Streaming Data with Cloudera Data Flow (CDF) Into Public Cloud (CDP)
At Cloudera Now NYC, I showed a demo on streaming data from MQTT Sensors and Twitter that was running in AWS. Today I am going to walk you through some of the details and give you the tools to build your own streaming demos in CDP Public Cloud. If you missed that event, you can watch a recording here
Let's get streaming!
Let's login, I use Okta for Single-Sign On (SSO) which makes this so easy. Cloudera Flow Management (CFM) Apache NiFi is officially available in the CDP Public Cloud. So get started here
. We will be following the guide (https://docs.cloudera.com/cdf-datahub/7.1.0/howto-data-ingest.html
). We are running CDF DataHub on CDP 7.1.0.
There's a lot of data engineering and streaming tasks I can accomplish with few clicks. I can bring up a virtual datawarehouse and use tools like Apache Hue and Data Analytics Studio to examine database and tables and run queries.
We go to Data Hub Clusters and can see the latest Apache NiFi in there. You can see we have Data Engineering, Kafka and NiFi clusters already built and ready to go. It only takes a click, a few drop down settings and a name to build and deploy in minutes. This saves me and my team so much time. Thanks Cloud Team!
Kafka and NiFi Data Hub Clusters
Provision a New Data Hub - Op Db
Provision a New Data Hub - NiFi
Once build, the Kafka Data Hub is our launching place for Cloudera Manager, Schema Registry and SMM.
Provision a New Data Hub - Real-Time Data Mart
Data Engineering on AWS Details
Display Environments For Your Clouds
From the DataHub cluster that we built for CFM - Apache NiFi or for Apache Kafka I can access Cloudera Manager to do monitoring, management and other tasks that Cloudera administrators are use to like searching logs.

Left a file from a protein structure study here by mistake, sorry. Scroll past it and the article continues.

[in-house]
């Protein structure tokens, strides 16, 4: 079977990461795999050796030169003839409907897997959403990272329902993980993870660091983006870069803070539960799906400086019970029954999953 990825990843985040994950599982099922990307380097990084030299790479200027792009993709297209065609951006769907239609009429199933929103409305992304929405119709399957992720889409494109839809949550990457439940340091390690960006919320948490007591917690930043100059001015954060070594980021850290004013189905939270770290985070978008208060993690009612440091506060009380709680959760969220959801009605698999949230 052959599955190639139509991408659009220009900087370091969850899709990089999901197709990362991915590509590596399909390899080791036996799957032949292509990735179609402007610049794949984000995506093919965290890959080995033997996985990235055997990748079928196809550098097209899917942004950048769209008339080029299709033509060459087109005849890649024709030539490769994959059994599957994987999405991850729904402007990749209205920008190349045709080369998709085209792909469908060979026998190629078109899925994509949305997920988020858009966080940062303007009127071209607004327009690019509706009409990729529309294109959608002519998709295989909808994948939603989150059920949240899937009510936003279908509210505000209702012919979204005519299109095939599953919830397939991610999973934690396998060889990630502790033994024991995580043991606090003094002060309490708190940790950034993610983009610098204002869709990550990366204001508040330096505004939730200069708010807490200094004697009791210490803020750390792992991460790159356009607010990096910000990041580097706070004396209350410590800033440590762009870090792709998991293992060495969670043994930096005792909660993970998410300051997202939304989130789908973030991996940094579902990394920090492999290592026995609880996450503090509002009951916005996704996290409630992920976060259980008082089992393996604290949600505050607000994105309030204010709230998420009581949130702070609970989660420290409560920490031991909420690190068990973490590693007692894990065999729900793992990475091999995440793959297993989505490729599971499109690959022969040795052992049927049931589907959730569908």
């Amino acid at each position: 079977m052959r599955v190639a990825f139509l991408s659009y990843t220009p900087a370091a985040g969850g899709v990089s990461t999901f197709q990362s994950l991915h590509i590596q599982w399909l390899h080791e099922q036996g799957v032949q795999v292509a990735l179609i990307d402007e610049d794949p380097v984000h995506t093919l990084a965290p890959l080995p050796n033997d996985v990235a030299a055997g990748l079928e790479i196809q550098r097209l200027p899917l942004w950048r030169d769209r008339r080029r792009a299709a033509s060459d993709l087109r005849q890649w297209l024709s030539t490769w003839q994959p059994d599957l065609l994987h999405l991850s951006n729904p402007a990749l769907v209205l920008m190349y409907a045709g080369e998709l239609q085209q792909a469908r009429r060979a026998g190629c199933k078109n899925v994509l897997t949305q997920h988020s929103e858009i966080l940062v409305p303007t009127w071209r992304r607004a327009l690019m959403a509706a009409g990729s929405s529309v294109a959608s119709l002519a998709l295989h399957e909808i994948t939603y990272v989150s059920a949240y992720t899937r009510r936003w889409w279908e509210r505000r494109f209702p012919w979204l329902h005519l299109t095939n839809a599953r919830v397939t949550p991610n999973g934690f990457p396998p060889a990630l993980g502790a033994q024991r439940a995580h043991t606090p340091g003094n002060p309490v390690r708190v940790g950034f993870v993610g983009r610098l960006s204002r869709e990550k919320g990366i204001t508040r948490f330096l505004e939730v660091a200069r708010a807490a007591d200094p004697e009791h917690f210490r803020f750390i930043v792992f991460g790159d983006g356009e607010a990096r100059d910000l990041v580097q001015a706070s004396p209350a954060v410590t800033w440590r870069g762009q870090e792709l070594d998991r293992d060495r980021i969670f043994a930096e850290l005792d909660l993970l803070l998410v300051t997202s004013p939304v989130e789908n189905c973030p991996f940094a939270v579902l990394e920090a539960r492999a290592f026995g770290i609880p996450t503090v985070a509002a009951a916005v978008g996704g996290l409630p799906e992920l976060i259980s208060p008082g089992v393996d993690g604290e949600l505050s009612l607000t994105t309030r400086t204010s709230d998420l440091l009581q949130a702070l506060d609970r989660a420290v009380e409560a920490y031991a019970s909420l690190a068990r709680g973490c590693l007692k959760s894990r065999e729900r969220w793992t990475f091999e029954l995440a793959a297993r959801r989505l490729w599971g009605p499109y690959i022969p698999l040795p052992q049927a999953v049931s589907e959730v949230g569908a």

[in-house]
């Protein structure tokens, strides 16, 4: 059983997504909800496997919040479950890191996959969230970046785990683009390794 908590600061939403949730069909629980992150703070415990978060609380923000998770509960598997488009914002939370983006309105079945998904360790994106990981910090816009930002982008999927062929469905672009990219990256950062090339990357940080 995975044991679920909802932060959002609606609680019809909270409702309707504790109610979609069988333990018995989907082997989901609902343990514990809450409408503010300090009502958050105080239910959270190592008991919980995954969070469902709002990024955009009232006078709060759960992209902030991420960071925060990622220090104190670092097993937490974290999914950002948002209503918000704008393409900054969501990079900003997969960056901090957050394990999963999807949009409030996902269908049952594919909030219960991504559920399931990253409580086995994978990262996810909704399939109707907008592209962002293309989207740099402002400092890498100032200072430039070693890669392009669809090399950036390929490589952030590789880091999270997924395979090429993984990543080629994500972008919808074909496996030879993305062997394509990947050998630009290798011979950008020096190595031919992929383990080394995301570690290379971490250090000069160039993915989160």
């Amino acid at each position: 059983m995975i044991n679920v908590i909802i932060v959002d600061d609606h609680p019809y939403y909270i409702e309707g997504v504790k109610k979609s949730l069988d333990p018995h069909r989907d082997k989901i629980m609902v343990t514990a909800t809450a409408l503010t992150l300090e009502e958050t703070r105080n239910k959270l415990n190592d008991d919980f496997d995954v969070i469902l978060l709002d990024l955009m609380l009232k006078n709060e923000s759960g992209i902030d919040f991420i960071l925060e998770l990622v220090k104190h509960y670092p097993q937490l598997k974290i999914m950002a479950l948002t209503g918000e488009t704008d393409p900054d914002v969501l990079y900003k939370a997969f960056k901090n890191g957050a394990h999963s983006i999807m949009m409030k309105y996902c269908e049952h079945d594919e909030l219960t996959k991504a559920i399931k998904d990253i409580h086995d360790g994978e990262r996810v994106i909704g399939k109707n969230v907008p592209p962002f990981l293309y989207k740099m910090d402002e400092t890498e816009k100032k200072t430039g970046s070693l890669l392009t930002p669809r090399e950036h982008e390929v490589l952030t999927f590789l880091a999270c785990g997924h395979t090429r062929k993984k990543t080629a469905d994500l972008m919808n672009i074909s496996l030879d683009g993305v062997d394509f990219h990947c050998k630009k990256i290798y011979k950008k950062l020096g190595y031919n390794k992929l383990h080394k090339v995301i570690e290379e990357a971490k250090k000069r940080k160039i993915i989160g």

Let's jump into the Apache NiFi UI from CDP Data Hub.
Once I've logged into Flow Management, I can as an administrator see some of the server monitoring, metrics and administrative features and areas.
Our module for Twitter ingest on CDP Data Hub.
We can download our flow immediately and quickly sent our code to version control.
We consume MQTT messages sent from my IoT gateway that is pushing messages from multiple devices via MQTT.
Using parameters that can be set via DevOps or via Apache NiFi, we setup a reusable component to read from any MQTT broker. Username, password, broker uri and topic are parameters that we set and can change based on any use needed.
Ingesting from Twitter is just as easy as reading from MQTT.
We can also parameterize our Twitter ingest for easy reuse. For this twitter ingest, we have some sensitive values that are protected as well as some query terms for twitter to limit our data to airline data.
Editing parameters from the NiFi UI is super easy.
All the data passing through the nodes of my cluster.
Apache NiFi has a ton of tabs for visualizing any of the metrics of interest.
We are setting a JSON reader for inferring any JSON data.
To write to Kafka, we have some parameters for brokers and a reader/writer for records. We use the prebuilt "Default NiFi SSL Context Service" for SSL security. We also need to specify: SASL_SSL, PLAIN, your username for CDP, your password for CDP.